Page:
A Good Egg (And Sperm)

A Good Egg (And Sperm)

When you’re trying to conceive, many factors are important, including the genetic health of your eggs and your partner’s sperm. Dr Guy Gudex, fertility expert and Medical Director at Repromed, tells of advances in genetic testing techniques and how they apply to preconception and pregnancy.

The importance of the genetic health of both eggs and sperm at the time of fertilisation has long been recognised, and there has been an increasing understanding of the importance of the environment before and around the time of conception. The mum-to-be’s environment can permanently change the function of a gene, influencing, for example, immunity and the risk of cancer in her child. Diet and nutrition are likely to play a role in this. While a baby’s genes are inherited directly from its parents, how these genes express themselves is controlled through epigenetic changes to the DNA. The most commonly studied epigenetic changes researched are chemical marks called “methylation”, which are placed on the genes and changes in methylation can often prevent expression of certain genes. Because methylation requires a defined set of nutrients, a mother’s nutrition and diet before and during pregnancy can affect the setting of these changes, thus affecting the baby’s gene function permanently. A mother’s risk of miscarriage and the chance of having a baby with a chromosome abnormality such as Down syndrome increases when the mum is older than 35 and here in New Zealand, there’s been a significant increase in the number of women having babies in their mid- to late-30s – yet the best chance of becoming pregnant is when a woman is in her mid-20s through to early 30s.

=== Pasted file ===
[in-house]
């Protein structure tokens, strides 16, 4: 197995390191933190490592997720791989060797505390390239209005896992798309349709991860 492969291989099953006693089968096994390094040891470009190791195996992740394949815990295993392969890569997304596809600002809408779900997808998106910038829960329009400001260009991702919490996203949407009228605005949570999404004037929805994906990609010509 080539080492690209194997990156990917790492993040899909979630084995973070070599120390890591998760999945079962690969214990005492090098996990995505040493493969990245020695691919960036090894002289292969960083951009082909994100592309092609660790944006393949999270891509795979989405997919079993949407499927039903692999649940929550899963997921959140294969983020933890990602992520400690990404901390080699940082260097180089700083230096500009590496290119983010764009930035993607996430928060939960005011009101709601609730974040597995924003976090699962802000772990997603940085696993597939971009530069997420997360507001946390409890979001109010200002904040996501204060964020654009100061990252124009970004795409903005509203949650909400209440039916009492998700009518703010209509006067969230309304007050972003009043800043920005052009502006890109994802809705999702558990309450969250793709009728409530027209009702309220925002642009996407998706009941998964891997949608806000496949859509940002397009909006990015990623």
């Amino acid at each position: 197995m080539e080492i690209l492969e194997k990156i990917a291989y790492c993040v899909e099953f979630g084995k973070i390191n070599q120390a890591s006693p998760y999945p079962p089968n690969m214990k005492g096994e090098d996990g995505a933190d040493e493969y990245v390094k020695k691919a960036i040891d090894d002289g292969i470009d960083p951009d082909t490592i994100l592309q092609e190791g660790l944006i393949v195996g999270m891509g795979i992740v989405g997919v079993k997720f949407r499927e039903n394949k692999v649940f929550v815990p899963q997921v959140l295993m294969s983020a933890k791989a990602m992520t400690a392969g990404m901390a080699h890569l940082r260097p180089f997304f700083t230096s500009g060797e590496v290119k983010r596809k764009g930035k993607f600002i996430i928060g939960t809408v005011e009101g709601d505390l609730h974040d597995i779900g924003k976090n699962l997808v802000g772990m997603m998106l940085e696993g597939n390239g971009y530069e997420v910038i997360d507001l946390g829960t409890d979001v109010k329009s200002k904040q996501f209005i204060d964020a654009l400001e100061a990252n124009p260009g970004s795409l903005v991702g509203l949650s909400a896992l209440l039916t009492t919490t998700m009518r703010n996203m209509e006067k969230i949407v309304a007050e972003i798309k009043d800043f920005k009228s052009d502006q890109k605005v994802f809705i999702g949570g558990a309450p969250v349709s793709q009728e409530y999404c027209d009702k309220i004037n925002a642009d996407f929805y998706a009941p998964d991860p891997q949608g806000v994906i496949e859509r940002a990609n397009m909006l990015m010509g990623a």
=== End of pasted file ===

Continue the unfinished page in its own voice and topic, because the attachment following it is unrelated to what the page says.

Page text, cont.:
New research suggests that melatonin plays an important role in several physiological processes, including fertility. Melatonin is a hormone produced by the pineal gland in the brain. Recent studies indicate that healthy melatonin levels are necessary for optimal fertility, and that melatonin acts as an antioxidant in the ovaries, removing free radicals and preventing cellular damage. There is some evidence that melatonin improves embryo quality, presumably by improving egg genetic health. There was also some evidence of improved pregnancy rates if the woman takes a melatonin supplement during her cycle of IVF.


The genetic testing of embryos for chromosome abnormalities is called Preimplantation Genetic Screening (PGS), and the technology that allows this has recently become quicker, cheaper, and more accurate. PGS involves removing a few cells from a day 5 embryo, then analysing the cells. The embryo is then frozen to allow time for the results to become available, and to be able to select the healthiest embryo. PGS is of particular interest to couples who are undergoing IVF and have experienced recurrent miscarriage, recurrent implantation failure, or where the mum is over the age of 35 and has a higher risk of a baby with a chromosome problem.